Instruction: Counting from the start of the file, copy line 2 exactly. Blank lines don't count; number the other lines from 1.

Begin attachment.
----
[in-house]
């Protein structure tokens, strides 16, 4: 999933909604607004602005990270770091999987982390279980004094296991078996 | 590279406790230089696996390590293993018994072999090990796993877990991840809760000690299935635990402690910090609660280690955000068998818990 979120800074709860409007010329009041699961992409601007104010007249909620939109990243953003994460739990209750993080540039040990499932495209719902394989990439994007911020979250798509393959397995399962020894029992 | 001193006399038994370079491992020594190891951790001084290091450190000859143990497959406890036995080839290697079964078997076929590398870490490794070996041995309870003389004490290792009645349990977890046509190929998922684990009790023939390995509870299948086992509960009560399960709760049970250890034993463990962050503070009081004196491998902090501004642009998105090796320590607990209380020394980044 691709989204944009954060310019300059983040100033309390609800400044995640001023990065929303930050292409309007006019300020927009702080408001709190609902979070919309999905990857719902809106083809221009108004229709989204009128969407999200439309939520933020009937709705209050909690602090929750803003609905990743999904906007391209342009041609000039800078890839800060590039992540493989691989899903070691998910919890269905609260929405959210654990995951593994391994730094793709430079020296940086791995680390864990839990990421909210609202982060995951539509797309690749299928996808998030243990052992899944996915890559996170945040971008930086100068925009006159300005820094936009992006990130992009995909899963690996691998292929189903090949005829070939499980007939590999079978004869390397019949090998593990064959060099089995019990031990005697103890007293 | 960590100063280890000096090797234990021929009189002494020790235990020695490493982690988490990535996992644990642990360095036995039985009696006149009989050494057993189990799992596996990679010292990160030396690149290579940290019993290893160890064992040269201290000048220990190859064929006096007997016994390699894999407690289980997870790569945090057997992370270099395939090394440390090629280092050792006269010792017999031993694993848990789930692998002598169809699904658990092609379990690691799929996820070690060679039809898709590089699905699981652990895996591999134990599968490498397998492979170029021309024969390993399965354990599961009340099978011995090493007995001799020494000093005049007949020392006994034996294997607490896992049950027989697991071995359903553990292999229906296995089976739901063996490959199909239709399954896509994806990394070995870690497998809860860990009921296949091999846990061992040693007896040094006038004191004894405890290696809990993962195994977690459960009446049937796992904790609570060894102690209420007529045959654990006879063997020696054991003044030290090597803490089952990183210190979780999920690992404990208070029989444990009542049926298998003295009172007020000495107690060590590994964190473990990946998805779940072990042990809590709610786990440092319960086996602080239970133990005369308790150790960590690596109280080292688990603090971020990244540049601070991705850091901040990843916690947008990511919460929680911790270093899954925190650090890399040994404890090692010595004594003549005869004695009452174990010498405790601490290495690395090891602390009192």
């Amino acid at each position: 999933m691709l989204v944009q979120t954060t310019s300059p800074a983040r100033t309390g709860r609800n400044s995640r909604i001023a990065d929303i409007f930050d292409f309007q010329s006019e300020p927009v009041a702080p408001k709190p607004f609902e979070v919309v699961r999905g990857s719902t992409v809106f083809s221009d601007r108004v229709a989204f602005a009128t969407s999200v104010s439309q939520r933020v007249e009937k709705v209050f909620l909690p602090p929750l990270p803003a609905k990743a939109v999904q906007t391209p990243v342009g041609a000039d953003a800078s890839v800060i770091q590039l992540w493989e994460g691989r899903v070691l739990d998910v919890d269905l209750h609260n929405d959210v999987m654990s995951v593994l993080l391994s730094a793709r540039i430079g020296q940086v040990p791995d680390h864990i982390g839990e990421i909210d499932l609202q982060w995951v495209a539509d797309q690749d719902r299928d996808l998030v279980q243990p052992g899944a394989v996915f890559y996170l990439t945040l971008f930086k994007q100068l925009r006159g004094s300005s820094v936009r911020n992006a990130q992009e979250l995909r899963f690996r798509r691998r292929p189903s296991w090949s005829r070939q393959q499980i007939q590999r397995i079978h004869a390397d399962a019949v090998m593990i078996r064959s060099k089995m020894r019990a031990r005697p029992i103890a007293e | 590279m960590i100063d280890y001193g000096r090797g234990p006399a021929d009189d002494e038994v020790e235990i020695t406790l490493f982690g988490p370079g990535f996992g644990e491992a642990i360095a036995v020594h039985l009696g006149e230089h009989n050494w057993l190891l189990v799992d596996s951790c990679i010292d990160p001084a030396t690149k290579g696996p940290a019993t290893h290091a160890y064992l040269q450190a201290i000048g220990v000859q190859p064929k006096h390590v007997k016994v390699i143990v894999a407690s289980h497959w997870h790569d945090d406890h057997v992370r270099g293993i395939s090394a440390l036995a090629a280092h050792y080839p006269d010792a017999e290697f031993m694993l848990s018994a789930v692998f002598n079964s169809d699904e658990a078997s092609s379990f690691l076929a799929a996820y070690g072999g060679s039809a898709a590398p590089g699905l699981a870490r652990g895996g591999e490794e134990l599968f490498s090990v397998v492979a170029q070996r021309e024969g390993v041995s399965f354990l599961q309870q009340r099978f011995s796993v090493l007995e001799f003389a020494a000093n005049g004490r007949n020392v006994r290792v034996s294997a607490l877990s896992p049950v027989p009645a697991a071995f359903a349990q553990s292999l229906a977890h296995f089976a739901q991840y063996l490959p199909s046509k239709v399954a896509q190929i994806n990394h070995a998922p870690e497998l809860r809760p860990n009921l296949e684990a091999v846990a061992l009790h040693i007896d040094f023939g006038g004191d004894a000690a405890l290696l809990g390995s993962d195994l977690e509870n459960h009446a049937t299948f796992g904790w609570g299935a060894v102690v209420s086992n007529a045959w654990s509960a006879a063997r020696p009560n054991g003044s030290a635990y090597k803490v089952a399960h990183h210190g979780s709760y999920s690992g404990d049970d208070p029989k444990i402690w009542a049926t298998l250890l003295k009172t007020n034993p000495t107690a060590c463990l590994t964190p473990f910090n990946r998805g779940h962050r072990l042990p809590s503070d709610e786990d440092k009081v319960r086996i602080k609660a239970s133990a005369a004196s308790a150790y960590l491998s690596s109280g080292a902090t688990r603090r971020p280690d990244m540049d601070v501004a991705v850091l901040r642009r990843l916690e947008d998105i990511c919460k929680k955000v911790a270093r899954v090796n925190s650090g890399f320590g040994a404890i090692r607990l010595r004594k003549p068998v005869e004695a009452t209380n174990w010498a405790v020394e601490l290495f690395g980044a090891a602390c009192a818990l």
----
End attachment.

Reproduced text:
């Protein structure tokens, strides 16, 4: 999933909604607004602005990270770091999987982390279980004094296991078996 | 590279406790230089696996390590293993018994072999090990796993877990991840809760000690299935635990402690910090609660280690955000068998818990 979120800074709860409007010329009041699961992409601007104010007249909620939109990243953003994460739990209750993080540039040990499932495209719902394989990439994007911020979250798509393959397995399962020894029992 | 001193006399038994370079491992020594190891951790001084290091450190000859143990497959406890036995080839290697079964078997076929590398870490490794070996041995309870003389004490290792009645349990977890046509190929998922684990009790023939390995509870299948086992509960009560399960709760049970250890034993463990962050503070009081004196491998902090501004642009998105090796320590607990209380020394980044 691709989204944009954060310019300059983040100033309390609800400044995640001023990065929303930050292409309007006019300020927009702080408001709190609902979070919309999905990857719902809106083809221009108004229709989204009128969407999200439309939520933020009937709705209050909690602090929750803003609905990743999904906007391209342009041609000039800078890839800060590039992540493989691989899903070691998910919890269905609260929405959210654990995951593994391994730094793709430079020296940086791995680390864990839990990421909210609202982060995951539509797309690749299928996808998030243990052992899944996915890559996170945040971008930086100068925009006159300005820094936009992006990130992009995909899963690996691998292929189903090949005829070939499980007939590999079978004869390397019949090998593990064959060099089995019990031990005697103890007293 | 960590100063280890000096090797234990021929009189002494020790235990020695490493982690988490990535996992644990642990360095036995039985009696006149009989050494057993189990799992596996990679010292990160030396690149290579940290019993290893160890064992040269201290000048220990190859064929006096007997016994390699894999407690289980997870790569945090057997992370270099395939090394440390090629280092050792006269010792017999031993694993848990789930692998002598169809699904658990092609379990690691799929996820070690060679039809898709590089699905699981652990895996591999134990599968490498397998492979170029021309024969390993399965354990599961009340099978011995090493007995001799020494000093005049007949020392006994034996294997607490896992049950027989697991071995359903553990292999229906296995089976739901063996490959199909239709399954896509994806990394070995870690497998809860860990009921296949091999846990061992040693007896040094006038004191004894405890290696809990993962195994977690459960009446049937796992904790609570060894102690209420007529045959654990006879063997020696054991003044030290090597803490089952990183210190979780999920690992404990208070029989444990009542049926298998003295009172007020000495107690060590590994964190473990990946998805779940072990042990809590709610786990440092319960086996602080239970133990005369308790150790960590690596109280080292688990603090971020990244540049601070991705850091901040990843916690947008990511919460929680911790270093899954925190650090890399040994404890090692010595004594003549005869004695009452174990010498405790601490290495690395090891602390009192």